Calf barn ventilation options when building new

By Harold K. House, M.Sc., P.Eng.
Agricultural Engineer, DairyLogix

Fan vent with ceiling inlets

Choosing a ventilation system for a new calf facility will depend on several factors:

  1. Natural versus fan ventilation
  2. Individual versus group pens
  3. Cold versus modified housing
  4. Operator preference
  5. Operating cost

The first major factor is: “Will my ventilation system use natural ventilation or fan powered ventilation?” Natural ventilation works best when a calf barn is a standalone entity that can be oriented to make best use of wind direction, or a separate room that projects from the barn and can make use of natural air flow. If this is not possible, the best option is a fan powered ventilation system.

Natural ventilation uses large adjustable sidewall openings to deliver natural air flow through the barn or room for summer ventilation and chimneys are used in the winter to provide for air exchange and exhaust. In calf barns, it is best to automate the curtains to adjust for changing conditions.

Fan ventilated barns use adjustable air inlets mounted in the ceiling to distribute fresh air into the barn or room. Fans are used to exhaust air from the room. The fan capacity is sized to meet the ventilation needs of the calves and the number of air exchanges needed for proper ventilation.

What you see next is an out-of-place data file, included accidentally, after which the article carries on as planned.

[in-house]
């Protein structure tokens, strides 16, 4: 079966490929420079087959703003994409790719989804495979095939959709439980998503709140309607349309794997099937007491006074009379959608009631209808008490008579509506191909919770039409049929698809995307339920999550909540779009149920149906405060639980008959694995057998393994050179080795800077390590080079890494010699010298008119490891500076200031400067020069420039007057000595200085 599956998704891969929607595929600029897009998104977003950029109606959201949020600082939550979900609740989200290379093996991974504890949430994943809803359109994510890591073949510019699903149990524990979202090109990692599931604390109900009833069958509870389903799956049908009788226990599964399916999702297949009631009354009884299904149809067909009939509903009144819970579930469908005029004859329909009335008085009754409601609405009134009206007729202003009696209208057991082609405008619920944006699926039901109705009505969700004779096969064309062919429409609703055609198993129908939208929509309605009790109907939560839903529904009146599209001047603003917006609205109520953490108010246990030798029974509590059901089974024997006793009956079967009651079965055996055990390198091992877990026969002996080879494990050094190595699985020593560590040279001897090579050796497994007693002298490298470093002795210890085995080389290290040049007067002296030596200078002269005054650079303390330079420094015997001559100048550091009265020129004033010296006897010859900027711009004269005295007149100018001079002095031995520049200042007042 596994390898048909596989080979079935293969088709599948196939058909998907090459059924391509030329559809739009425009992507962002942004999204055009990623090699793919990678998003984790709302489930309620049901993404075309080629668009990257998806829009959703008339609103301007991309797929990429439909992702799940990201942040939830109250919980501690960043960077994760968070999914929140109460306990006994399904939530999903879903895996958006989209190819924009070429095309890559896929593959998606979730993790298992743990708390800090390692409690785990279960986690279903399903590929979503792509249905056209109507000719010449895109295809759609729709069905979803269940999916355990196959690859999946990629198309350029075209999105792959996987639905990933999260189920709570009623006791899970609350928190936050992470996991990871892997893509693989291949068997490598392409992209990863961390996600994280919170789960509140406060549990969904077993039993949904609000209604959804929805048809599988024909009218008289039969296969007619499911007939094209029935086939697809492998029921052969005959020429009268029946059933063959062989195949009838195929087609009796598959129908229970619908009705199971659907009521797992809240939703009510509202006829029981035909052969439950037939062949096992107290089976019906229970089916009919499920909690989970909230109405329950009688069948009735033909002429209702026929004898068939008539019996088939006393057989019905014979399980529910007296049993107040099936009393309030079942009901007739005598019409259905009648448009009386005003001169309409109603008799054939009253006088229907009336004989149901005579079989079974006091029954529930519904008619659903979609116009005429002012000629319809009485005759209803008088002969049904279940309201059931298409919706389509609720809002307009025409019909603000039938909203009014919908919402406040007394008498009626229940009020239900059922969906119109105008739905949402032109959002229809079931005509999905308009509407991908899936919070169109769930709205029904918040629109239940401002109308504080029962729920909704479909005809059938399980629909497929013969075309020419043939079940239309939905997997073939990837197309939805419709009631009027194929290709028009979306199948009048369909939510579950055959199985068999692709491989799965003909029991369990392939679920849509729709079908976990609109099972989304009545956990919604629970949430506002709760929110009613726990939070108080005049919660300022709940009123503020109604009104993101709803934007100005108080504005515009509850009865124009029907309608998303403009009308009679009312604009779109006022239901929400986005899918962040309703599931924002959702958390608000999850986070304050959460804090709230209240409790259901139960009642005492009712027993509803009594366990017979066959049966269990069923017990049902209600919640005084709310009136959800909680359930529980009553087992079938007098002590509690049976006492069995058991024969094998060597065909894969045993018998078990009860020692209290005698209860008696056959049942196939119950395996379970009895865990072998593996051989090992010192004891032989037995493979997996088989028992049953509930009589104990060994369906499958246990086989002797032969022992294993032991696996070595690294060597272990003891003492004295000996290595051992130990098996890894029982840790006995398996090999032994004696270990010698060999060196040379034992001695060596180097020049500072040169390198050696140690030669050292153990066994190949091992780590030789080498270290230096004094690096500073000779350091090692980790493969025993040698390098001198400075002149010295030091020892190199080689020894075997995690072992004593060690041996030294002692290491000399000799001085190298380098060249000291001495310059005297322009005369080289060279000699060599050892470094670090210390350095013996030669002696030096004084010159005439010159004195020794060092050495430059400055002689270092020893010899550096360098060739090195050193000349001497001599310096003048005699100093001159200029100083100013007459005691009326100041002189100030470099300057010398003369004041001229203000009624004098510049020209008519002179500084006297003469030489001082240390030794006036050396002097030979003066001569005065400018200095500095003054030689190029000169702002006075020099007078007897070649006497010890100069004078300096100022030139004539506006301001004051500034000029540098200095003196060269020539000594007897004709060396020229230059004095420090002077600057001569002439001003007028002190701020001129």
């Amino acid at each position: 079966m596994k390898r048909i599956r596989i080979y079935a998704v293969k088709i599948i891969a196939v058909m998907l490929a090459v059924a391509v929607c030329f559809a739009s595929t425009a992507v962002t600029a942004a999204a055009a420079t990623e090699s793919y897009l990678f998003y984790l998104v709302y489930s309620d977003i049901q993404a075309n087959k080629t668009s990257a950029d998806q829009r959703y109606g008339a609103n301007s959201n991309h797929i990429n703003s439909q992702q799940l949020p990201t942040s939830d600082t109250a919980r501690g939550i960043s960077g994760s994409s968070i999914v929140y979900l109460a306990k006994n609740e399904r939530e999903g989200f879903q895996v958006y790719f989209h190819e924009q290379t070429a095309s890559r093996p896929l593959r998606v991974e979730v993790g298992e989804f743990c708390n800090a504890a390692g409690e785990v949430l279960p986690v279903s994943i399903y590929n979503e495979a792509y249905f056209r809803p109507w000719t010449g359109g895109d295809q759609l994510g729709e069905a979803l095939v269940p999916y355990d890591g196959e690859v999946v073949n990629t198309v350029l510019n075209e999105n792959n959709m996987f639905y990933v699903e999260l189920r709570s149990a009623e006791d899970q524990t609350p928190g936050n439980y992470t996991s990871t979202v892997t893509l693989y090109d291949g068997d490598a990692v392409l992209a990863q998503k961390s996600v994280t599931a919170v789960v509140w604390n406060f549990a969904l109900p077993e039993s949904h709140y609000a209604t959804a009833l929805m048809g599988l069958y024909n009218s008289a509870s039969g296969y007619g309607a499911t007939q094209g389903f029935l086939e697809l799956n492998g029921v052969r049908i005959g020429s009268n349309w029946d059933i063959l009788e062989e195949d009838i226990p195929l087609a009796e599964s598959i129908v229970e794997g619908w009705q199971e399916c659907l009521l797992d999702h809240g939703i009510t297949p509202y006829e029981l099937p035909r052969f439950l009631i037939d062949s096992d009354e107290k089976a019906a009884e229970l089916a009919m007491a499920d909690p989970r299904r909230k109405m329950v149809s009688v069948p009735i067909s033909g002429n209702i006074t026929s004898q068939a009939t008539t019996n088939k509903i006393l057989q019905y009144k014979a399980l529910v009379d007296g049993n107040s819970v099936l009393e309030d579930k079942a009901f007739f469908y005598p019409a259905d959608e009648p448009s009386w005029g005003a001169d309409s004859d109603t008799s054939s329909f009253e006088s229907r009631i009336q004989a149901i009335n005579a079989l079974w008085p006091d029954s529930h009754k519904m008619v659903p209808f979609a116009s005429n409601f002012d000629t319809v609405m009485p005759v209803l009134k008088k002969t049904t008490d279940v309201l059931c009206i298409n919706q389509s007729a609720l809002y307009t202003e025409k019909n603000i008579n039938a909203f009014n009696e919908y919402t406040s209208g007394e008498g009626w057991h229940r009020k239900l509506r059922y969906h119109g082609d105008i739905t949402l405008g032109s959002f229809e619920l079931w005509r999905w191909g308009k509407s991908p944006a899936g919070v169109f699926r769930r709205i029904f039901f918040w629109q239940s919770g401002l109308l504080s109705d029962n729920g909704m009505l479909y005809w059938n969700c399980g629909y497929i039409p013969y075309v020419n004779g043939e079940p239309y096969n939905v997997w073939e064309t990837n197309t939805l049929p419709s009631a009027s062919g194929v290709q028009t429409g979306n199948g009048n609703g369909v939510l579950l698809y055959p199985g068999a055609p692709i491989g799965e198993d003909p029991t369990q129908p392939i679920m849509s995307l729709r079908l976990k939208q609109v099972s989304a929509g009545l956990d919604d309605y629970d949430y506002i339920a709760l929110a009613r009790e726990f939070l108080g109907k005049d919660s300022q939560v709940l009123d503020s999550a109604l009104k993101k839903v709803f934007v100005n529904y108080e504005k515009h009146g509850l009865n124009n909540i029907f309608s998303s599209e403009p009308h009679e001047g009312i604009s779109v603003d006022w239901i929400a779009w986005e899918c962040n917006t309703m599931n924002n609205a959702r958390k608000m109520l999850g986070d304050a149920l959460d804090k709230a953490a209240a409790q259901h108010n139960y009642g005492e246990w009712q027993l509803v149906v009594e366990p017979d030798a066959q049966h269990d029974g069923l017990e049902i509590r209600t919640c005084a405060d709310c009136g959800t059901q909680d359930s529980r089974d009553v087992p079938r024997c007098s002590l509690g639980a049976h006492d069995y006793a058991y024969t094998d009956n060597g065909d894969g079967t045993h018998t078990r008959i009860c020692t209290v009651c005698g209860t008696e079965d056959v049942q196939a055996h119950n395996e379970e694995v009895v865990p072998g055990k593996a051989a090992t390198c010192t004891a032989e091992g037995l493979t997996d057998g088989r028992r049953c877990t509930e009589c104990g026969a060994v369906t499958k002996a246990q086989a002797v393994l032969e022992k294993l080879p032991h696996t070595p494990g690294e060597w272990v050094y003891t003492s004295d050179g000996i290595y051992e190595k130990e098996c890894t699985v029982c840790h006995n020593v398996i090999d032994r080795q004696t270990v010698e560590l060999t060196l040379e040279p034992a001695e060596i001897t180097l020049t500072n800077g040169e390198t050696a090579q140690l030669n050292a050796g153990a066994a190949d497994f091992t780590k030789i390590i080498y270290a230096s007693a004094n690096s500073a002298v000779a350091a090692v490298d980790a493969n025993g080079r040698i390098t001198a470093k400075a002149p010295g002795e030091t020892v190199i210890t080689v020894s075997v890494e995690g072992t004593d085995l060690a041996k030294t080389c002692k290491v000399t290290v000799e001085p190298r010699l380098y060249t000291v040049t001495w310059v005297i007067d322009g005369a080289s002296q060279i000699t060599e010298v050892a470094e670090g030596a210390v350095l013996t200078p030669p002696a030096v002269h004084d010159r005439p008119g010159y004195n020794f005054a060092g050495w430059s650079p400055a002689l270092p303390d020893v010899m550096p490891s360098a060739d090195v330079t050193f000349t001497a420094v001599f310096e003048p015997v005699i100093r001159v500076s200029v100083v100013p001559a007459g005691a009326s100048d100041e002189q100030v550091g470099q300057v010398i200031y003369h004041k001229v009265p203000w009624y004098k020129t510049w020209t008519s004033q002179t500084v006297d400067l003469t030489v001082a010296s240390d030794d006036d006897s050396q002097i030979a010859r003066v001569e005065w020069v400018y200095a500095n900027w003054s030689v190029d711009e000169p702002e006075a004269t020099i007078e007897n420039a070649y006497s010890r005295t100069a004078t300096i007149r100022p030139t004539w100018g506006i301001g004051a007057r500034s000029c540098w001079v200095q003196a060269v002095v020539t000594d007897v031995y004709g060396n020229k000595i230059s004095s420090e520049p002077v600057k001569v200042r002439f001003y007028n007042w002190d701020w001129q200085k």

Ceiling inlets with insulated attic

Air inlets are used primarily for late spring, summer, and early fall ventilation. Systems must be designed so that fresh outside air does not pick-up attic heat before it enters the room. The location of the air inlets dictate which system works best to avoid picking up attic heat. If one or more rows of ceiling inlets are used in the design, it is best to use the entire attic space as the air plenum. In this design, air enters the attic through soffit inlets and is then pulled through the ceiling inlets by the exhaust fans. The attic must have insulation under the roof steel so that the air does not absorb heat through the roof. The air exchange through the attic should be one air exchange every 45 seconds or less, to avoid absorbing attic heat.